DLSU student owes to ROTC her more disciplined, patriotic self

A student from the De La Salle University entered the Reserve Officers Training Corps (ROTC) mainly for love of adventure.

But her plan to just try “something new” led her to discover a new part of herself that she is really proud of.

Private First-Class Maxine Keeler, who is taking up Behavioral Science Major in Organizational and Social Systems Development at the De La Salle University, said she had always looked up to the military. So when she had the chance to acquire the same kind of training, she picked ROTC for her National Service Training Program (NSTP).

“At first I was honestly afraid of what I got myself into. My whole life as a civilian had to change the moment I started training,” she said in an interview.

Keeler said her parents did not initially want her undergoing training to be a reservist since “they did not like it in their time,” but her curiosity and admiration for the soldier's work pushed her to join.

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She also asked a few colleagues what to expect in the ROTC so she knew then that she would have a hard time. She said the training, albeit difficult, was fun and fulfilling.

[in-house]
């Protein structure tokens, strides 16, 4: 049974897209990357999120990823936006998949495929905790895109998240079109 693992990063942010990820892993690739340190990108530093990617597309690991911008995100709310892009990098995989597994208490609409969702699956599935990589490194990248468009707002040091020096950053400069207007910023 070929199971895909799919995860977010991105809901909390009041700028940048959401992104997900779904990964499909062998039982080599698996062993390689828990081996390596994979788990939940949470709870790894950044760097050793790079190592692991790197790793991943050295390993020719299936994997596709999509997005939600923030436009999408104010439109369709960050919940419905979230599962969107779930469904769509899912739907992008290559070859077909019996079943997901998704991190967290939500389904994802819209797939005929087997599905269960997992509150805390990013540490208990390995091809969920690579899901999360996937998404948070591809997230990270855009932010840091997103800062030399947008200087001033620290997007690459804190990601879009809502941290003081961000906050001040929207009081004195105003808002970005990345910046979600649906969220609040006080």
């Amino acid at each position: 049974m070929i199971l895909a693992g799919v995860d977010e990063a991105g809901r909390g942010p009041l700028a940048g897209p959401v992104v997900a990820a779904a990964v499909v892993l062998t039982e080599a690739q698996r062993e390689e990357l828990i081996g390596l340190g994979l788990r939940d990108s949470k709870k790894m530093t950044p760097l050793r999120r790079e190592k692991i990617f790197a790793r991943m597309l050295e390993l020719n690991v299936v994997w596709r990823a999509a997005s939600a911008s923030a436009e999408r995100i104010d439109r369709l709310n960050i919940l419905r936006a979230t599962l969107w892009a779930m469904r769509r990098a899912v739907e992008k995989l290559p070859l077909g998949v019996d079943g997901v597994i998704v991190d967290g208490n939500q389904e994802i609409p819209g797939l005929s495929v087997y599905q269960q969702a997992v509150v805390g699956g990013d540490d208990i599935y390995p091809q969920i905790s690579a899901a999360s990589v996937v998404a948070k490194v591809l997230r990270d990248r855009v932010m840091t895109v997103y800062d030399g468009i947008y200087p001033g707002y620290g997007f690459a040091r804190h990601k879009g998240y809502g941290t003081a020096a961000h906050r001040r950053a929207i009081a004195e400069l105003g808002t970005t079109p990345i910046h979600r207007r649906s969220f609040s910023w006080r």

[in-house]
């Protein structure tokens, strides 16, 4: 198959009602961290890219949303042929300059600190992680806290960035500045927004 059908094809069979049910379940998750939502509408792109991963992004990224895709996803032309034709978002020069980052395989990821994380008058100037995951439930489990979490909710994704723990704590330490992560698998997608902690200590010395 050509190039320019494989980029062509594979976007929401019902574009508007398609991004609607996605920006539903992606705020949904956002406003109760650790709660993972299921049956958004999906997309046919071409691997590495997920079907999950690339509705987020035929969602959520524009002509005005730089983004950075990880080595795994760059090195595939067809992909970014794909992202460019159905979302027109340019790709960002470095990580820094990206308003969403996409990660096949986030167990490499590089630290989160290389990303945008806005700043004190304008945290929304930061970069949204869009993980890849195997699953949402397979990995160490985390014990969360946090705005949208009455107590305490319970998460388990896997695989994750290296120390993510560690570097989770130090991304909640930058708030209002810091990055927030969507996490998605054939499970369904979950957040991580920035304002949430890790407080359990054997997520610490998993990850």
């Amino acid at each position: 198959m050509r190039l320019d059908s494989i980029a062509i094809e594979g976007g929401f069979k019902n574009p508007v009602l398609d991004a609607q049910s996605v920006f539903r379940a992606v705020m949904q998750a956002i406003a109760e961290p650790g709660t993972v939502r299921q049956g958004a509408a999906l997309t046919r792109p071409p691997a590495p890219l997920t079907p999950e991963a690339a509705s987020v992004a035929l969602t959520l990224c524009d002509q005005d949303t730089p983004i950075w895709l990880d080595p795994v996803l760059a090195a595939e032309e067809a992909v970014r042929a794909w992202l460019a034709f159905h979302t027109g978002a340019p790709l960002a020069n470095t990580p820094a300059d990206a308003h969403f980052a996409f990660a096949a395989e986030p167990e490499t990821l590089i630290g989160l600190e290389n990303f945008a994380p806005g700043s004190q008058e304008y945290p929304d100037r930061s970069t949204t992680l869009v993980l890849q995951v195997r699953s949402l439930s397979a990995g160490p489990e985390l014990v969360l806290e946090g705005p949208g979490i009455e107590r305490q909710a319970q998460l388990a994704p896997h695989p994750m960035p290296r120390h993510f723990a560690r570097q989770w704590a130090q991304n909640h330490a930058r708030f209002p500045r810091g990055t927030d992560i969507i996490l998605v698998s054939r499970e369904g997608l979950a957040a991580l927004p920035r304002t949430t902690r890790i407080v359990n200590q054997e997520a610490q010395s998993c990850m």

“When I started (undergoing) training, I first thought, 'Oh my god what did I get myself into?' But that thought slowly turned into 'Oh my god this was so worth it',” she added.

As a college freshman, she developed a liking in the program and pursued the Cadet Officer Candidate Course (COCC) to become an officer even though it meant going through harder training.

“All our hard work from physical training early in the morning, reporting in our office for lectures and learning how to do corps staff work, to commanding cadets in the field, has contributed so much to the formation of my character,” Keeler said.

“Thankfully, I had my officers, training staff and DLSU personnel to guide me and my batchmates into becoming the snappy officers we are today. All that I’ve learned in training has helped me become more motivated and hardworking in other aspects of my life,” she added.

Her dedication was also noticed by her unit commandant, Col. Nestor Narag, Jr., and recommended her in the shortlist of Filipino delegates who were sent to Guam, USA for the Cultural and Leadership Program (CULP) held November 17 to 24 this year.

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